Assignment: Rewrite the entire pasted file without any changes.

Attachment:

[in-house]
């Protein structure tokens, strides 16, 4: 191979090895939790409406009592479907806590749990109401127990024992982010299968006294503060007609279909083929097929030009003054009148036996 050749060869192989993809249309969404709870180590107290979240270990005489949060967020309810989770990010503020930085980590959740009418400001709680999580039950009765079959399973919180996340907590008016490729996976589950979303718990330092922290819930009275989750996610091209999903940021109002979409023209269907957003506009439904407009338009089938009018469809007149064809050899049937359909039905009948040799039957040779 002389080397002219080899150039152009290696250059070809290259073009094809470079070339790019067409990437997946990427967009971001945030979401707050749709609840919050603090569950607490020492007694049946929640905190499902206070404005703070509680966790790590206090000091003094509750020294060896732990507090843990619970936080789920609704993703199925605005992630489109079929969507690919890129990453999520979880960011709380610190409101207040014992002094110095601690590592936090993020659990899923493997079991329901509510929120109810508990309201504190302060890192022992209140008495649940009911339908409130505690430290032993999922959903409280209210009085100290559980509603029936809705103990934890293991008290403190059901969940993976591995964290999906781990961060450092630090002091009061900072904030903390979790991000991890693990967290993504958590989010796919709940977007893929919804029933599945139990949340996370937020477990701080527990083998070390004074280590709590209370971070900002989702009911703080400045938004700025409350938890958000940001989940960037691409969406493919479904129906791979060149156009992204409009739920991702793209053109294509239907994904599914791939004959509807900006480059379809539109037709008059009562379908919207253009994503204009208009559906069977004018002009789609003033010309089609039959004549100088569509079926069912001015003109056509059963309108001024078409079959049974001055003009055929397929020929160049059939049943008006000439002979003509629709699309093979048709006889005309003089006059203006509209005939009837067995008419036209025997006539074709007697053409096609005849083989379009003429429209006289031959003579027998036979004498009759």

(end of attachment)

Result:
[in-house]
């Protein structure tokens, strides 16, 4: 191979090895939790409406009592479907806590749990109401127990024992982010299968006294503060007609279909083929097929030009003054009148036996 050749060869192989993809249309969404709870180590107290979240270990005489949060967020309810989770990010503020930085980590959740009418400001709680999580039950009765079959399973919180996340907590008016490729996976589950979303718990330092922290819930009275989750996610091209999903940021109002979409023209269907957003506009439904407009338009089938009018469809007149064809050899049937359909039905009948040799039957040779 002389080397002219080899150039152009290696250059070809290259073009094809470079070339790019067409990437997946990427967009971001945030979401707050749709609840919050603090569950607490020492007694049946929640905190499902206070404005703070509680966790790590206090000091003094509750020294060896732990507090843990619970936080789920609704993703199925605005992630489109079929969507690919890129990453999520979880960011709380610190409101207040014992002094110095601690590592936090993020659990899923493997079991329901509510929120109810508990309201504190302060890192022992209140008495649940009911339908409130505690430290032993999922959903409280209210009085100290559980509603029936809705103990934890293991008290403190059901969940993976591995964290999906781990961060450092630090002091009061900072904030903390979790991000991890693990967290993504958590989010796919709940977007893929919804029933599945139990949340996370937020477990701080527990083998070390004074280590709590209370971070900002989702009911703080400045938004700025409350938890958000940001989940960037691409969406493919479904129906791979060149156009992204409009739920991702793209053109294509239907994904599914791939004959509807900006480059379809539109037709008059009562379908919207253009994503204009208009559906069977004018002009789609003033010309089609039959004549100088569509079926069912001015003109056509059963309108001024078409079959049974001055003009055929397929020929160049059939049943008006000439002979003509629709699309093979048709006889005309003089006059203006509209005939009837067995008419036209025997006539074709007697053409096609005849083989379009003429429209006289031959003579027998036979004498009759």